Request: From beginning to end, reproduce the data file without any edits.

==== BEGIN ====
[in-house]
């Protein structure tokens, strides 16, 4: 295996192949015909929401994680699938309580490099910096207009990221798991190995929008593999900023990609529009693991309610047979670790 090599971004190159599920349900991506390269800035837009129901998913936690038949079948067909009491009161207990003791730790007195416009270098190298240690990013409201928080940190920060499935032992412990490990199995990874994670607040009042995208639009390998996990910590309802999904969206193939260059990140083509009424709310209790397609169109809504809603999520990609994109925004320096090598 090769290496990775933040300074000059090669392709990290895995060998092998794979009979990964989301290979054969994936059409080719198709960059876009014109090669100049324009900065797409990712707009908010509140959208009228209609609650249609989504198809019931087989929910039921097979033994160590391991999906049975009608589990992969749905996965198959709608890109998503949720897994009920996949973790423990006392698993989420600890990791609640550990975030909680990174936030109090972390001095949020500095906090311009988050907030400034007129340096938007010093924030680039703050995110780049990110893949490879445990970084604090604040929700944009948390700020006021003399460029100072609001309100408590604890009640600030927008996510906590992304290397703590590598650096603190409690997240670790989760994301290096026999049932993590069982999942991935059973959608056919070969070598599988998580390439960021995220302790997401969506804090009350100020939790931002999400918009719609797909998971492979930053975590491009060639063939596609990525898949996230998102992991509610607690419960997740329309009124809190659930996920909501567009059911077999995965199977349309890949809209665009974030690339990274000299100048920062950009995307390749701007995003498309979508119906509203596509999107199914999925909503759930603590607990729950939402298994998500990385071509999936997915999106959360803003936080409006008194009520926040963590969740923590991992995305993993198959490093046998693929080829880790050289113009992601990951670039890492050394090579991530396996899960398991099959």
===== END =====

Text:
[in-house]
């Protein structure tokens, strides 16, 4: 295996192949015909929401994680699938309580490099910096207009990221798991190995929008593999900023990609529009693991309610047979670790 090599971004190159599920349900991506390269800035837009129901998913936690038949079948067909009491009161207990003791730790007195416009270098190298240690990013409201928080940190920060499935032992412990490990199995990874994670607040009042995208639009390998996990910590309802999904969206193939260059990140083509009424709310209790397609169109809504809603999520990609994109925004320096090598 090769290496990775933040300074000059090669392709990290895995060998092998794979009979990964989301290979054969994936059409080719198709960059876009014109090669100049324009900065797409990712707009908010509140959208009228209609609650249609989504198809019931087989929910039921097979033994160590391991999906049975009608589990992969749905996965198959709608890109998503949720897994009920996949973790423990006392698993989420600890990791609640550990975030909680990174936030109090972390001095949020500095906090311009988050907030400034007129340096938007010093924030680039703050995110780049990110893949490879445990970084604090604040929700944009948390700020006021003399460029100072609001309100408590604890009640600030927008996510906590992304290397703590590598650096603190409690997240670790989760994301290096026999049932993590069982999942991935059973959608056919070969070598599988998580390439960021995220302790997401969506804090009350100020939790931002999400918009719609797909998971492979930053975590491009060639063939596609990525898949996230998102992991509610607690419960997740329309009124809190659930996920909501567009059911077999995965199977349309890949809209665009974030690339990274000299100048920062950009995307390749701007995003498309979508119906509203596509999107199914999925909503759930603590607990729950939402298994998500990385071509999936997915999106959360803003936080409006008194009520926040963590969740923590991992995305993993198959490093046998693929080829880790050289113009992601990951670039890492050394090579991530396996899960398991099959």